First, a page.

The ghost shifted again, but kept his vision fixed upon the tree line. In the moonlight Aiden could see the conical helmet with its strong nose guard more clearly. There was a dent in the front of the helm, his kite shield was damaged. He was a long way from the figure that haunted Aiden's sleep, with his grim purpose, running out over the water with a loud, alien cry; a long stream of words that did not mean anything at all.

The spirit spoke suddenly. Aiden's jumped, snatching his hand from the water. He stared up at the tower.

Silently the knight changed position from a sentry pose to a fighting stance. He gripped his spear, pointing the weapon down over the battlements. He seemed to be tracking something on the other side of the lake. As Aiden watched he crossed to the far side of the tower.

“Halt, stand where you are!” This time the ghost's words rang clearly in the night air. In answer there was a rustle in the bushes, as someone or something bolted away. The ghost turned, hesitated, staring down at where there should have been stairs leading back to terra firma.

Aiden began to pick his way around the lake. What had prompted the outburst? His eyes scanned the undergrowth, searching.

He barely travelled fifteen feet when the vixen slunk out of the thick hedge, running over to his side. She stared up at him with wide eyes.

“What are you doing here?” He said, holding his hand out. She pushed her nose into it a couple of times, with a certain amount of urgency. She twisted her head, looking towards the tower. “Was that you he was shouting it at? I wonder why, surely he's seen a fox before?”

She pushed her head against him again, yipped softly; her tail shivering.

“What's wrong?”

As if in answer she looked up at the tower, back at him as if telling him to look in that direction. He glanced up, nodded.

“I've been dreaming about him, I'm getting sick of him being in my head at night.” He walked back to the shore, dropped his coat on the grass. He began to wade into the water, gasping as the cold enveloped him. Sooner rather than later he had to swim, slopping across the lake. The water moved sluggishly around him. He strove it out of his mouth, stopping halfway to tread water and spit it out, grimacing at the brackish taste that clung to the back of his throat. He bent to swimming again, moving forward with long sweeps of his arms and legs. Finally he reached the island, caught its border and pulled his way up onto the land.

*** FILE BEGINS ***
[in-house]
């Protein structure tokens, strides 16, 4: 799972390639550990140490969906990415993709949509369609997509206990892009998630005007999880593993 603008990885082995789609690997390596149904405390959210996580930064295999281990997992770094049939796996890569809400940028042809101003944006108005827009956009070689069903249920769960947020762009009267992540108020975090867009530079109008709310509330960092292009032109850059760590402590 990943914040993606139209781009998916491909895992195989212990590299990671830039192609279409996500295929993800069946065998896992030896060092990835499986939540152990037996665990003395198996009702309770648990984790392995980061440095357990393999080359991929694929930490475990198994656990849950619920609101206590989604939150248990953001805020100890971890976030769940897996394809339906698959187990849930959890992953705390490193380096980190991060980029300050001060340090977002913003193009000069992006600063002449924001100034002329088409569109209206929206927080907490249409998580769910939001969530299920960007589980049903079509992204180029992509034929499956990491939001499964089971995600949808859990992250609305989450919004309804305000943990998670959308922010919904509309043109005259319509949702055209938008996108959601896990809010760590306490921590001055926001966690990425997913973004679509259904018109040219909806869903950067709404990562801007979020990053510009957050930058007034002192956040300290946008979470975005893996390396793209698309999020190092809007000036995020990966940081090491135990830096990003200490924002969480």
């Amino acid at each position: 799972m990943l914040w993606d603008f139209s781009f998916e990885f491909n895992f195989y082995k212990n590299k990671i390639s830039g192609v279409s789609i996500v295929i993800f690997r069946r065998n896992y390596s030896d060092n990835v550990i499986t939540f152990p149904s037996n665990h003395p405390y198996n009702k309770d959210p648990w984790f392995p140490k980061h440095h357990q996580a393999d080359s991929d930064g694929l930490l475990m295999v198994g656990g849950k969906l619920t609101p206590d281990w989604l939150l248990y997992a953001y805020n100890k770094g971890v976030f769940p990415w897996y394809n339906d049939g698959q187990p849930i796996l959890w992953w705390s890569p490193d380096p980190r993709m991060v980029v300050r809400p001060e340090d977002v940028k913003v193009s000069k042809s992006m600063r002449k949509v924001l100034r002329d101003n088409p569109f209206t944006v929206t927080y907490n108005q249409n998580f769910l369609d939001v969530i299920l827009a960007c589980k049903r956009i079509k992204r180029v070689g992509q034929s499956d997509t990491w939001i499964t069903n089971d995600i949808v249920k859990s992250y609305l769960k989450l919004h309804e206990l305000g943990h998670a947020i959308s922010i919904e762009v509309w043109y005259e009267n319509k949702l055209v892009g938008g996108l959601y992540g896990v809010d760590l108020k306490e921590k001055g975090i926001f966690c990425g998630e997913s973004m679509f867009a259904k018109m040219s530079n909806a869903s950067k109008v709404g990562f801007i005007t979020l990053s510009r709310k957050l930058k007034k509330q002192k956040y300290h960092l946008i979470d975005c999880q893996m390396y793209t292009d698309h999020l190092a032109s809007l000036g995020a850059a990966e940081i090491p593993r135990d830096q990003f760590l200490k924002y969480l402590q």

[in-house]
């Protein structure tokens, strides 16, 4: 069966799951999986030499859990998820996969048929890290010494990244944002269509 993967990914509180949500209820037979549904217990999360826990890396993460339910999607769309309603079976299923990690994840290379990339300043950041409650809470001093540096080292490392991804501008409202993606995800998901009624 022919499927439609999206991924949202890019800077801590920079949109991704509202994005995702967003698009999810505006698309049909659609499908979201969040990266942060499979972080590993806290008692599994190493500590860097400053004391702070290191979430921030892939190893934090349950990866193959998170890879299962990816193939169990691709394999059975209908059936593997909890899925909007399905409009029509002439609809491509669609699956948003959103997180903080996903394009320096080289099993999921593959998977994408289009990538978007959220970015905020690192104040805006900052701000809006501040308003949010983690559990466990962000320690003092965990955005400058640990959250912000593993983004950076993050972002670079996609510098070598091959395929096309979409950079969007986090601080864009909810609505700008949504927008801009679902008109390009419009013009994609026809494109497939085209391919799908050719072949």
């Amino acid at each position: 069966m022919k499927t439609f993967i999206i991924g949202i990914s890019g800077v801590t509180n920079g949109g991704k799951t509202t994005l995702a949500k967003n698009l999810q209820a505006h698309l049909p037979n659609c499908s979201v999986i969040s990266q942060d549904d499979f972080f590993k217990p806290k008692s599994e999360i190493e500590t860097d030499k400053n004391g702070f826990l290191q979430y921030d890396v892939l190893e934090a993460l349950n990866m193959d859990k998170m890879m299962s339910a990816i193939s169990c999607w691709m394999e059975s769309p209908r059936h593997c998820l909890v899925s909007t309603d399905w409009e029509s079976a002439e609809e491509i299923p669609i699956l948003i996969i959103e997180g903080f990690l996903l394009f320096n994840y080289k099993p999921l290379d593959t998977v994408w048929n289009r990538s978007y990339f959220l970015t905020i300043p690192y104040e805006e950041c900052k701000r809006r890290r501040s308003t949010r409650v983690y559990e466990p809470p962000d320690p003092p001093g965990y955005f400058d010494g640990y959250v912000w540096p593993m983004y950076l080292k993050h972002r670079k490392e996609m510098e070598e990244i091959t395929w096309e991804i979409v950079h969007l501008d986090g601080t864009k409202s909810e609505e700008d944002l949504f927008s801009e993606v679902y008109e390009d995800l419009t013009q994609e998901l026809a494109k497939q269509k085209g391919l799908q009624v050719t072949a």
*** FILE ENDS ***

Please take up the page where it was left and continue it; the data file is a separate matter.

He collapsed, stared back to the path where the vixen sat, watching him. He waved and made his way towards the tower. There was a tumble down wall, dull safety notice pinned to it with a warning to keep out. Aiden ignored it, clambering up over the stones and through the remains of the doorway.

Cold crept over him as he stepped out into the tower's base and stared up at the crumbling mass of stone. The moon shone bright, clear, hanging directly overhead. It was larger than it had been outside the tower and the shadows it cast were strange, fleeting. Aiden suppressed a shudder as they moved around him. He saw faces in the them, leering out from the darkness. He took a step back as they swarmed about the walls, filling the hollow tower with darkness.

From the top of the tower he heard a clank, his eyes rose to see the knight, standing at the edge of the jagged broken staircase. The shadows reached up, and he stepped out onto them, letting them lower him back down to the ground. His eyes glowed red under the edge of his helmet. His sword rasped from its scabbard as he stepped forward, the dents seemed to flow out of his helm, his shield. He stepped forward, gestured with his hand, and impossibly, there was the sound of a door shutting.

Aiden risked a glance back and saw the way was barred, a wooden door, bristling with rivets, now stood between him and freedom. To his left a torch flickered into life, casting an orange light across the room. Above the moon disappeared, leaving only the light of the guttering torch. He stared that he approaching knight as he advanced.

Outside, Yelena saw the ghost disappear, and something thrilled down her spine. Something was wrong. Instinct told her that she needed to go, needed to fetch the other boy, the sun child. She leapt to her paws and ran, heading through the darkness towards the boys' home.

Sunday, 3 February 2013

Blog Roulette

Stolen from LM Cooke in a fit of pure villainy! (Mwahahahahahahaha)

You can find the original post here:

Power to the people as Wolfie Smith once said. He may have said it more than once. You may not know who he was or why he said it.* 

Either way it serves as a pointless and random introduction to


On what topic should I write my next blog? You decide!

Send me some titles and I'll pick one at random.

Depending on what the suggestions are the blog may be:

A micro story (of variable theme, mood and possibly quality)

A meandering discussion of something 

Some poetry

Or something else...

The Rules

Just send me a subject, as weird, woolly and wicked as you like (within reason, don't go overboard okay?).

It can be one word or a more of an essay style thing (so 'jelly' is fine as is ' the state of the nation'). The challenge is to come up with something in response to what you suggest.

I'll make a random choice on Sunday 10th February via the wife and housemate dicing method and then get writing. :)

Feel free to comment on my output,  especially if its gone somewhere different to your original idea.